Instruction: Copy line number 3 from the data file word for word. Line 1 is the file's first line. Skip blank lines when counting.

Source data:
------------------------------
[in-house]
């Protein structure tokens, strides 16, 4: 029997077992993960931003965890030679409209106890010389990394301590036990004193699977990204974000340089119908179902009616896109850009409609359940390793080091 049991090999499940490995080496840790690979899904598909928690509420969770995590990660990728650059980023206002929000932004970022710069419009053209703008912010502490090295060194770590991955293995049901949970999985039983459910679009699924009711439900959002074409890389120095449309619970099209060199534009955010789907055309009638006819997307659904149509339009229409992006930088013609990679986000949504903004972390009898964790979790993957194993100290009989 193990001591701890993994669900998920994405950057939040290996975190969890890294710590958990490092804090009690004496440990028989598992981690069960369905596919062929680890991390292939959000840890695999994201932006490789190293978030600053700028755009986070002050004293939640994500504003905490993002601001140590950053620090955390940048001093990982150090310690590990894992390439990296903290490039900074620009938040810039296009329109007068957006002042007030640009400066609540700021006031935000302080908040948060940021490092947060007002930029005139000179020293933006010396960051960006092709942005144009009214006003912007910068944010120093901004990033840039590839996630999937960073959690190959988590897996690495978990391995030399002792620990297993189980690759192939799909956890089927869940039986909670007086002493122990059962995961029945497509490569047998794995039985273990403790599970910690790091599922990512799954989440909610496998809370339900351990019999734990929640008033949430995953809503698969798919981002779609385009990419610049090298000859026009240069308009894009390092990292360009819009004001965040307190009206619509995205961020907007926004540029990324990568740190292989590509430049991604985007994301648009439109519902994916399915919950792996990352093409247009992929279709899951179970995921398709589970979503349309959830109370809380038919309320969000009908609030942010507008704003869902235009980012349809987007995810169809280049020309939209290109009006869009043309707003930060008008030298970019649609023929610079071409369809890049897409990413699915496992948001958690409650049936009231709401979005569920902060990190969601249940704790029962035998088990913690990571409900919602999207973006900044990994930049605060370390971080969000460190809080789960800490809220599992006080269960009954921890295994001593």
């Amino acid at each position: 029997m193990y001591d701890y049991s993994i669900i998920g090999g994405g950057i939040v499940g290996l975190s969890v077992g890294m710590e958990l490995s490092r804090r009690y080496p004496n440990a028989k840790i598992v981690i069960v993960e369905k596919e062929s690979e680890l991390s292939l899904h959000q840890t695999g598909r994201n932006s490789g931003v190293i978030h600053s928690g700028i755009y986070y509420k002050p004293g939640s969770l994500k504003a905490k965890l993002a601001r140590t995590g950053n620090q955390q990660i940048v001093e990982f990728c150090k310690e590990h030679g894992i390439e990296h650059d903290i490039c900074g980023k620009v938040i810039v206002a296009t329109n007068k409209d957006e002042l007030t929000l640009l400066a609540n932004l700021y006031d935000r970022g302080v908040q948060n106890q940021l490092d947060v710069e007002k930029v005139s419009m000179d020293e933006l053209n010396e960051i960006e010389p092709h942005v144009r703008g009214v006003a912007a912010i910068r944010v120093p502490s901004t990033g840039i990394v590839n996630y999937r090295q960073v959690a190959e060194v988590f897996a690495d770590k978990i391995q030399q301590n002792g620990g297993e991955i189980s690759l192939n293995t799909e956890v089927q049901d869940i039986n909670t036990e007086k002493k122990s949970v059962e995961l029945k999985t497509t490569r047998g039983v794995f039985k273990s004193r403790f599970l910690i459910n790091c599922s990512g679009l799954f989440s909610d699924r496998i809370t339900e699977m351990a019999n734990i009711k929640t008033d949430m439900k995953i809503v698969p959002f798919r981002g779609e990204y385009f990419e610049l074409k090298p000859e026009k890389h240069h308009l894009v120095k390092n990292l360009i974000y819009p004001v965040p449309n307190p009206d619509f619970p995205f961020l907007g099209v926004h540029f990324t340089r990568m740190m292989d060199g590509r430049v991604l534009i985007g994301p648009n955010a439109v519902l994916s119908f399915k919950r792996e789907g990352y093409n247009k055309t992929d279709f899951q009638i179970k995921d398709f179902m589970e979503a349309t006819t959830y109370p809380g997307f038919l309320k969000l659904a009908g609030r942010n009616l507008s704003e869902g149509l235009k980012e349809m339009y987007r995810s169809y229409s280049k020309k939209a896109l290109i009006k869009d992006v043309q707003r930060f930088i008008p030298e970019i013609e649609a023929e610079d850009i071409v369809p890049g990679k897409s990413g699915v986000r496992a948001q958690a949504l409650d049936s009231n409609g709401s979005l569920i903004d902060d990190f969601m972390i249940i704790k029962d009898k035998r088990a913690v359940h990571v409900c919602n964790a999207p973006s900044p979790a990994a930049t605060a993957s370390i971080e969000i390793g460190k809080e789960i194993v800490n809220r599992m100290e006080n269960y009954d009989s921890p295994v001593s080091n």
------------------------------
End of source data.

């Amino acid at each position: 029997m193990y001591d701890y049991s993994i669900i998920g090999g994405g950057i939040v499940g290996l975190s969890v077992g890294m710590e958990l490995s490092r804090r009690y080496p004496n440990a028989k840790i598992v981690i069960v993960e369905k596919e062929s690979e680890l991390s292939l899904h959000q840890t695999g598909r994201n932006s490789g931003v190293i978030h600053s928690g700028i755009y986070y509420k002050p004293g939640s969770l994500k504003a905490k965890l993002a601001r140590t995590g950053n620090q955390q990660i940048v001093e990982f990728c150090k310690e590990h030679g894992i390439e990296h650059d903290i490039c900074g980023k620009v938040i810039v206002a296009t329109n007068k409209d957006e002042l007030t929000l640009l400066a609540n932004l700021y006031d935000r970022g302080v908040q948060n106890q940021l490092d947060v710069e007002k930029v005139s419009m000179d020293e933006l053209n010396e960051i960006e010389p092709h942005v144009r703008g009214v006003a912007a912010i910068r944010v120093p502490s901004t990033g840039i990394v590839n996630y999937r090295q960073v959690a190959e060194v988590f897996a690495d770590k978990i391995q030399q301590n002792g620990g297993e991955i189980s690759l192939n293995t799909e956890v089927q049901d869940i039986n909670t036990e007086k002493k122990s949970v059962e995961l029945k999985t497509t490569r047998g039983v794995f039985k273990s004193r403790f599970l910690i459910n790091c599922s990512g679009l799954f989440s909610d699924r496998i809370t339900e699977m351990a019999n734990i009711k929640t008033d949430m439900k995953i809503v698969p959002f798919r981002g779609e990204y385009f990419e610049l074409k090298p000859e026009k890389h240069h308009l894009v120095k390092n990292l360009i974000y819009p004001v965040p449309n307190p009206d619509f619970p995205f961020l907007g099209v926004h540029f990324t340089r990568m740190m292989d060199g590509r430049v991604l534009i985007g994301p648009n955010a439109v519902l994916s119908f399915k919950r792996e789907g990352y093409n247009k055309t992929d279709f899951q009638i179970k995921d398709f179902m589970e979503a349309t006819t959830y109370p809380g997307f038919l309320k969000l659904a009908g609030r942010n009616l507008s704003e869902g149509l235009k980012e349809m339009y987007r995810s169809y229409s280049k020309k939209a896109l290109i009006k869009d992006v043309q707003r930060f930088i008008p030298e970019i013609e649609a023929e610079d850009i071409v369809p890049g990679k897409s990413g699915v986000r496992a948001q958690a949504l409650d049936s009231n409609g709401s979005l569920i903004d902060d990190f969601m972390i249940i704790k029962d009898k035998r088990a913690v359940h990571v409900c919602n964790a999207p973006s900044p979790a990994a930049t605060a993957s370390i971080e969000i390793g460190k809080e789960i194993v800490n809220r599992m100290e006080n269960y009954d009989s921890p295994v001593s080091n």